Monthly scrap book, for October/Passages in a Provost's Life;—the Press-gang

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Monthly scrap book, for October  (1832) 
Passages in a Provost's Life;—the Press-gang

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PASSAGES IN A PROVOST'S LIFE.

THE PRESS-GANG.

During the same just and necessary war for all that was dear to us, in which the volunteers were raised, one of the severest trials happened to me that ever any magistrate was subjected to. I had, at the time, again subsided into an ordinary counsellor, but it so fell out, that by reason of Mr Shuttlethrift, who was then provost, having occasion and need to go into Glasgow upon some affairs of his own private concerns, he being interested in the Kilbeacon Cotton Mill and Mr Dalrye, the bailie, who should have acted for him being likewise from home, anent a plea he had with a neighbour concerning the bounds of their right and gables, the whole authority and power of the magistrates devolved, by a courtesy on the part of their colleague Bailie Hammerman, into my hands.

For some time before, there had been an in gathering among us of sailor lads from the neighbouring ports, who, on their arrival, in order to shun the press-gangs, left their vessels, and came to scog themselves with us. By this a rumour of a suspicion rose, that the men-of-wars-men were suddenly to come at the dead hour of the night and sweep them all away. Heaven only knows whether this notice was bred in the fears and jealousies of the people, or was a humane inkling given by some of the men-of-wars-men, to put the poor sailor lads on their guard, was never knowing. But, on a Saturday night, as I was on the eve of stepping into my bed, I shall never forget it, Mrs Pawkie was already in and as sound as a door-nail, and I was just crooking my mouth to blow out the candle, when I heard a rap. As our bed-room window was over the door, I looked out. It was a dark night, but I could see by a glaike of light from a neighbour's window that there was a man with a cocked hat at the door.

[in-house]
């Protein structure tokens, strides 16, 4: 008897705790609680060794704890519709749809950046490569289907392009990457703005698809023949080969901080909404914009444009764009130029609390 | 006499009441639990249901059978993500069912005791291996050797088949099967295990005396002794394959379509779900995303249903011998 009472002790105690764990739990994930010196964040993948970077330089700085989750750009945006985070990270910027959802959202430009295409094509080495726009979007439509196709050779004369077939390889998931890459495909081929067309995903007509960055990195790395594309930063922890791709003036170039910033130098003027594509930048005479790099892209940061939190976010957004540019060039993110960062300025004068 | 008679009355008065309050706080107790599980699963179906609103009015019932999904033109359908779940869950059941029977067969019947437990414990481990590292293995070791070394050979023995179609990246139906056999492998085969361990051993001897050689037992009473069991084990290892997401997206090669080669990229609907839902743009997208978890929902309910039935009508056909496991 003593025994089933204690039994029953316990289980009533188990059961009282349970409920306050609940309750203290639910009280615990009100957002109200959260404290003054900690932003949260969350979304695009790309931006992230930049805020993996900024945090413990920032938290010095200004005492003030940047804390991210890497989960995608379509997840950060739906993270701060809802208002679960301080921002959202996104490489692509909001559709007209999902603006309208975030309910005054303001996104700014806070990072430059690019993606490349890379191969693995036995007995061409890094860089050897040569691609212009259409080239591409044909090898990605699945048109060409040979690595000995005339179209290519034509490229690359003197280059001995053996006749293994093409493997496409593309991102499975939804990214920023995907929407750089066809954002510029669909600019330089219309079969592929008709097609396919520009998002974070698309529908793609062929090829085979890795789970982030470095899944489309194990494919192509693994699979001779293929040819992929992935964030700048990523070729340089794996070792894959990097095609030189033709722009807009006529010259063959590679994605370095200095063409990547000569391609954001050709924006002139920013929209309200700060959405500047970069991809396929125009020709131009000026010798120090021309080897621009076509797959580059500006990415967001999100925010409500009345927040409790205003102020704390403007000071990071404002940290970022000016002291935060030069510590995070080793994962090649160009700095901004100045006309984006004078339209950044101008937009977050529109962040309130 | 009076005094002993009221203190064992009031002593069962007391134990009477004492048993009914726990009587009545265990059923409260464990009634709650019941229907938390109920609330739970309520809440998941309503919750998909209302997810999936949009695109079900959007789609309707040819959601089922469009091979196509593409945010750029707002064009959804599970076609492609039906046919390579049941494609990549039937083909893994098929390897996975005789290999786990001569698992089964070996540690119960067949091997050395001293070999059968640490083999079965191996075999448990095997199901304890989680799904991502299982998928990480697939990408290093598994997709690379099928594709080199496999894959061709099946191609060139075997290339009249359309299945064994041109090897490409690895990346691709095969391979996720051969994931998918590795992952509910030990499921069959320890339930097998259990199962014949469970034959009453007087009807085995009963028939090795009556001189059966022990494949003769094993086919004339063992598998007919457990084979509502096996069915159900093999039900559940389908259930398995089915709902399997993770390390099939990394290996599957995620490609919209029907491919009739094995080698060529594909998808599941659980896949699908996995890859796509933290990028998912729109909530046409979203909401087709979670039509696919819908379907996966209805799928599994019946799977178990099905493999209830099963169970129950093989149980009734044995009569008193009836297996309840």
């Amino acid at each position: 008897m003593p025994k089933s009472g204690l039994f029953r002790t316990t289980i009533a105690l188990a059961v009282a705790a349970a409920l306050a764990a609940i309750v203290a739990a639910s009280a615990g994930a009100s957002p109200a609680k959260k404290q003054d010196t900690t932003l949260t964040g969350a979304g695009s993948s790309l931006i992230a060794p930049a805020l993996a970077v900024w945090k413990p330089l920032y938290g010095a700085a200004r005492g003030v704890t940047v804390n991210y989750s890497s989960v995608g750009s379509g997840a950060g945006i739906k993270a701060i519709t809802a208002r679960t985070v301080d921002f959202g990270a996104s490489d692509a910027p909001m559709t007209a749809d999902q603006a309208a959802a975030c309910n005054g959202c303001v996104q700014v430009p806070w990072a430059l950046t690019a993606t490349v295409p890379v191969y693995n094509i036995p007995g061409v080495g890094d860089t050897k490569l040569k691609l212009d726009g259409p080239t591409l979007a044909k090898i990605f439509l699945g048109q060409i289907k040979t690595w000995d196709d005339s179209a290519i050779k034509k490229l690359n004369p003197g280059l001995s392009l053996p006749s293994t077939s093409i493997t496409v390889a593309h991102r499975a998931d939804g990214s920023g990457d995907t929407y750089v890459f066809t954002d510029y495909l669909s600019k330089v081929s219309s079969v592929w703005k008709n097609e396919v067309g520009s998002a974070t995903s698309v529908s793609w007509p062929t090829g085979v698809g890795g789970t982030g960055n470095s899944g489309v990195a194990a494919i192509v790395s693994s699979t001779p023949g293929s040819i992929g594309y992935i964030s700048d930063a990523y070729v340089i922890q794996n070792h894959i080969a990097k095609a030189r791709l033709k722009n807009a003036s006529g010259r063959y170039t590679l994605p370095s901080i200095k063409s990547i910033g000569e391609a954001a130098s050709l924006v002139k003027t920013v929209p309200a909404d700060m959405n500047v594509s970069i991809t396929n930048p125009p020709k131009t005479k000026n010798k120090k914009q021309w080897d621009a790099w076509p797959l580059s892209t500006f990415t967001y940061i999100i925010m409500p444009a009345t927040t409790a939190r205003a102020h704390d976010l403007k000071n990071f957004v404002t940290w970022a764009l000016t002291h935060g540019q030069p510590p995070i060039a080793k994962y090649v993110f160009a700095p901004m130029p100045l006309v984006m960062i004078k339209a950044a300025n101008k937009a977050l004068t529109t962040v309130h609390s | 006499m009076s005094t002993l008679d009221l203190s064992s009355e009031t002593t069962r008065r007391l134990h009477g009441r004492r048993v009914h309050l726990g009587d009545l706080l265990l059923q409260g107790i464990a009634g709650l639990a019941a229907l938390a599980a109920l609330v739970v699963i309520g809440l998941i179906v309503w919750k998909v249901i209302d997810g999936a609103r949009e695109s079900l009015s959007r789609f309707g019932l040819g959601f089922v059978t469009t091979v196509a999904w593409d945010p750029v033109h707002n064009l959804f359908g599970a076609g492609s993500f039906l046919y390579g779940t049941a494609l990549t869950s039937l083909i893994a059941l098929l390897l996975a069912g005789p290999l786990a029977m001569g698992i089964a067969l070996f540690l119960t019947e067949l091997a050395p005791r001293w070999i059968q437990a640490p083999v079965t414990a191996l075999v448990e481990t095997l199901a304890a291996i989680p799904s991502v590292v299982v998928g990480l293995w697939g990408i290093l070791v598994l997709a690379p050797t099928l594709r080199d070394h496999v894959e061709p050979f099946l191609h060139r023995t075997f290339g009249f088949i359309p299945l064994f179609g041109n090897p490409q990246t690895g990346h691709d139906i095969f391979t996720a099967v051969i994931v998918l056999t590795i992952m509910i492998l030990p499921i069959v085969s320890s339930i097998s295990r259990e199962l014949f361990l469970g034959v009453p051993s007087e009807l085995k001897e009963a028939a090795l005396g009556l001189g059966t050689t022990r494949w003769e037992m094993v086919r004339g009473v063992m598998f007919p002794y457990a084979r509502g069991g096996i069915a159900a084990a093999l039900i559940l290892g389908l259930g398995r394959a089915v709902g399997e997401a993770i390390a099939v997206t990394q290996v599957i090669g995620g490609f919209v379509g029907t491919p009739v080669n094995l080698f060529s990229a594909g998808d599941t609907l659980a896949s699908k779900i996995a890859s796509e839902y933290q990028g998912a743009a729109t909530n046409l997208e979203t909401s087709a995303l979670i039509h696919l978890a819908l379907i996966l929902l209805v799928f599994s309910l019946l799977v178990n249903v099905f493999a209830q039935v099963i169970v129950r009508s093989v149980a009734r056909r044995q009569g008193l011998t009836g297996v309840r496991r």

"What's your will?" said I to him, as I looked out at him in my night-cap. He made no other answer, but that he was one of his Majesty's officers, and had business with the justice.

I did not like this Englification and voice of claim and authority; however, I drew on my stockings and breeks again, and taking my wife's flannel coaty about my shoulders, for I was then troubled with rheumatise, I went down, and, opening the door, let in the lieutenant,

"I come," said he, "to show you my warrant and commission, and to acquaint you that having information of several able-bodied seamen being in the town, I mean to make a search for them."

I really did not well know what to say at the moment; but I begged him, for the love of peace and quietness, to defer his work till the next morning; but he said he must obey his orders, and he was sorry that it was his duty to be on so disagreeable a service, with many other things, that showed something like a sense of compassion, that could not have been hoped for in the captain of a press-gang.

When he had said this, he then went away, saying, for he saw my tribulation, that it would be as well for me to be prepared in case of any riot. This was the worst news of all; but what could I do? I thereupon went again to Mrs Pawkie, and shaking her awake, told her what was going on, and a terrified woman she was. I then dressed myself with all possible expedition, and went to the town clerk's, and we sent for the town officers, and then adjourned to the council chamber, to wait the issue of what might betide.

In my absence, Mrs Pawkie rose out of her bed, and by some wonderful instinct, collecting all the bairns, went with them to the minister's house, as to a place of refuge and sanctuary.

Shortly after we had been in the council room, I opened the window, and looked out, but all was still; the town was lying in the defencelessness of sleep, and nothing was heard but the clicking of the town-clock in the steeple over our heads. By and bye, however, a sough and pattering of feet was heard approaching; and shortly after, in looking out, we saw the press-gang, beaded by their officers, with cutlasses by their side, and great club-sticks in their hands. They said nothing, but the sound of their feet on the silent stones of the causey was as the noise of a dreadful engine. They passed, and went on; and all that were with me in the council stood at the windows and listened. In the course of a minute or twa after, two lassies, with a callan, that had been out came flying and wailing, giving the alarm to the town. Then we heard the driving of the bludgeons on the doors, and the outcries of terrified women; and, presently after, we saw the poor chased sailors running, in their shirts, with their clothes in their hands, as if they had been felons and blackguards caught in guilt, and flying from the hands of justice.